• The tipped employee has been informed by the employer about the tip credit law and that the employee must be allowed to retain all tips the employee receives, with the exception that tip pooling arrangements with other employees are allowed provided that certain notice requirements are met; and
  • Employers cannot require employees to share tips with their employer.

If an employer violates any of these three elements, a tip credit is not allowed.

Moreover, even if the employer pays tipped employees the minimum wage, the employer may not retain any of the tips of the employees other than to administer a valid tip pooling arrangement

Examples of employer abuse concerning the tip credit are employers who compel employees to kickback tips or who do not provide employees with all the tips received, employers who make tipped employees perform non-tip credit work,  or who miscalculate the rate at which tipped employees receive overtime pay. For examples, some restaurants mandate a 15% or higher tip charge on large parties at a restaurant. This is a tip that is the employees to keep if the employer is using the tip credit provisions of the Act.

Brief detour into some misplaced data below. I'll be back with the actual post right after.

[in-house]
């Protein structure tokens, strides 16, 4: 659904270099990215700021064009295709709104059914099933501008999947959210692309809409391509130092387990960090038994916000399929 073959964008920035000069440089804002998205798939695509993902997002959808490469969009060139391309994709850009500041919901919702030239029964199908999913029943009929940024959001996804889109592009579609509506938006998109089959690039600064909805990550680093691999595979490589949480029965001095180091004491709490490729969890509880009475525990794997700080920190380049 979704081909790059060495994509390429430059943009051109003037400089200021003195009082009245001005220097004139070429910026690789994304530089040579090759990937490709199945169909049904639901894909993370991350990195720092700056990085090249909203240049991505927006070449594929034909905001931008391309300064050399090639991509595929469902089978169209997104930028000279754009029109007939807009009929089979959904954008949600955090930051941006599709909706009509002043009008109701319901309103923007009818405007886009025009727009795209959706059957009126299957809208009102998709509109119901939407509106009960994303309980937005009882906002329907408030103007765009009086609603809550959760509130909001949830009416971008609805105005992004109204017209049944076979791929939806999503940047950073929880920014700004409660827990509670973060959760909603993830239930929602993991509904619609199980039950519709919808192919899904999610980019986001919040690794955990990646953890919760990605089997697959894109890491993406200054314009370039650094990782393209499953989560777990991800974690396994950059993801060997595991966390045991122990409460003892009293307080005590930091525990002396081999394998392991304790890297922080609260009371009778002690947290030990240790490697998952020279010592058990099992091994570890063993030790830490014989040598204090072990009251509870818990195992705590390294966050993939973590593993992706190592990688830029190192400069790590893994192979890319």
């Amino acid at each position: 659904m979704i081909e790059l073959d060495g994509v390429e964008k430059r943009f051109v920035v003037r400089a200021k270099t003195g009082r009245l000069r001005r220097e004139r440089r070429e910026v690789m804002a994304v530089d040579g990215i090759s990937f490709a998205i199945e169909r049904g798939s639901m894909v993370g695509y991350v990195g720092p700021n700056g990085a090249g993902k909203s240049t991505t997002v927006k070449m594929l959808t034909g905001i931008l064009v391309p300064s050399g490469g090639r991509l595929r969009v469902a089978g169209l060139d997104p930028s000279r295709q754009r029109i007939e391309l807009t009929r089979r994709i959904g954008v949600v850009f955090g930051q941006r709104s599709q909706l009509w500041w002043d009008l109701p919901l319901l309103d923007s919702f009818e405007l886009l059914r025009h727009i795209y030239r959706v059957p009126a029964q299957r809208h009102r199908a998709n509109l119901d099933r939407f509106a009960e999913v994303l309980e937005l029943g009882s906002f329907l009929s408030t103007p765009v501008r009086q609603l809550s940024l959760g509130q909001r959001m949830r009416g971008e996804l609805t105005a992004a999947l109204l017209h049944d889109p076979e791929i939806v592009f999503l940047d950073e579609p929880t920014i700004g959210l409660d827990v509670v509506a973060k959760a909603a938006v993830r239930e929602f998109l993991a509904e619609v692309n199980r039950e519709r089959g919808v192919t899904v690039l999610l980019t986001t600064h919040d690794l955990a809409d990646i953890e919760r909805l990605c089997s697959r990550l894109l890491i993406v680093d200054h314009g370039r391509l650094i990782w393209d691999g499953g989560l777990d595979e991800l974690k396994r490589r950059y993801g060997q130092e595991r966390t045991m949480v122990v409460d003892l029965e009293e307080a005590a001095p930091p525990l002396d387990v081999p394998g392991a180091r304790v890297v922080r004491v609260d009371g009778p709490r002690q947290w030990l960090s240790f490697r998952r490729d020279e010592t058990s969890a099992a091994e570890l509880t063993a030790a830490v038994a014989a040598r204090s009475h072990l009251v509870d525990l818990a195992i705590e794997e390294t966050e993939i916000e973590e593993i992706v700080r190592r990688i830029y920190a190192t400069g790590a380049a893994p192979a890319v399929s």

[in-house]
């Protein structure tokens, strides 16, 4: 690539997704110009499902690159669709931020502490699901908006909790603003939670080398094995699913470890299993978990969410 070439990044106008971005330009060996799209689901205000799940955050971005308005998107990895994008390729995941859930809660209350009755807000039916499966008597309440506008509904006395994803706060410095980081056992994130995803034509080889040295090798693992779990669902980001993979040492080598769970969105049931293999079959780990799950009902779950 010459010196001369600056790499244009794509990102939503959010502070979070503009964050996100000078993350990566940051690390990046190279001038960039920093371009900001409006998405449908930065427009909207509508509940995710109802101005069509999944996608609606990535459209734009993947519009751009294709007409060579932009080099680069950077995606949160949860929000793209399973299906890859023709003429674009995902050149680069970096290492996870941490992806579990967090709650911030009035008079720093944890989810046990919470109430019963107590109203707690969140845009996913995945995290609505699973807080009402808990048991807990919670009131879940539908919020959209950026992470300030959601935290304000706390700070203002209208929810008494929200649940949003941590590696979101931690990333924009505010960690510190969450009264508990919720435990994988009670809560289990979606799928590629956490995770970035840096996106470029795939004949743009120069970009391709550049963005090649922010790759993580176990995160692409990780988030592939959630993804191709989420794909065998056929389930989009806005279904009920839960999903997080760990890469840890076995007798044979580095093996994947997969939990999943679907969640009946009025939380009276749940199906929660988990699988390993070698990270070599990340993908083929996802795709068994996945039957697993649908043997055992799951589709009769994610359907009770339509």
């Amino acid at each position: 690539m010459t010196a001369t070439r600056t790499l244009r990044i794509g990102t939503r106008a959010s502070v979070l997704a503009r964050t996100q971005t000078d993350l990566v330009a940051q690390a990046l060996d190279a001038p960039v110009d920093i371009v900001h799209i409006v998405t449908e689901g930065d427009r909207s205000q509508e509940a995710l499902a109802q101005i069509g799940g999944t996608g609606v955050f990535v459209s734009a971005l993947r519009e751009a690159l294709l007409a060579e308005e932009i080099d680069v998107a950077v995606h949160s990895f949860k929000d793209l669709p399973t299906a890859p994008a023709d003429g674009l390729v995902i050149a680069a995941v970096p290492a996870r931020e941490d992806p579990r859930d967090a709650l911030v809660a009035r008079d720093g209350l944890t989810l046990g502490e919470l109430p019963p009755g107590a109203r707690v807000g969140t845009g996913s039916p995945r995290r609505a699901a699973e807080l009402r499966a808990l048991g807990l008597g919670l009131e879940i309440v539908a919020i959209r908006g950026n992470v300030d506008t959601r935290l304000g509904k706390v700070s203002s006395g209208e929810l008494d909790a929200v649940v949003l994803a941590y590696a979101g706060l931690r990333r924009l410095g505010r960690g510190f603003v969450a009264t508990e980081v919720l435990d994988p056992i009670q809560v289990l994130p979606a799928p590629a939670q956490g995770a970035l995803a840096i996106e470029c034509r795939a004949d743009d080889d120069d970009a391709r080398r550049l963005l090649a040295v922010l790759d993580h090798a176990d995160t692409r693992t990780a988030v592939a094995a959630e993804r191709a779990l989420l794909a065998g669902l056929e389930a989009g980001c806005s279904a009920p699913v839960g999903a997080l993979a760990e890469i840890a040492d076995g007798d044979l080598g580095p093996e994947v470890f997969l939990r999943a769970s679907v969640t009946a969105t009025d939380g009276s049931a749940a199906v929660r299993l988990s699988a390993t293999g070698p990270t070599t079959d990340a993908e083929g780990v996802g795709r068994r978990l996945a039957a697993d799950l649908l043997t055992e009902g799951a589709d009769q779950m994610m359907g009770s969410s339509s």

The general rule is that an employer may permit tipped employees to perform some non-tipped credit work, but only if the work is related to the tipped work and  so long as it does not take longer than 20% of the employees work time. The Trump Department of Labor is considering issuing regulations that may attempt to make the 20% more favorable to employers.

Furthermore, the tip credit is frequently misapplied by employers when tipped employees work in excess of 40 hours a week. The tip credit cannot be used other than for the difference between $2.13 per hour and $7.25 pre hour. A tipped employee is entitled to receive 1.5 times the minimum wage as overtime pay minus the tip credit for straight time.  Thus, the minimum rate at which a tipped employee can receive overtime is $7.25 x 1.5 = $10.88 minus the tip credit for straight time of $5.12 = $2.13 + $3.63= $5.76 + all tips.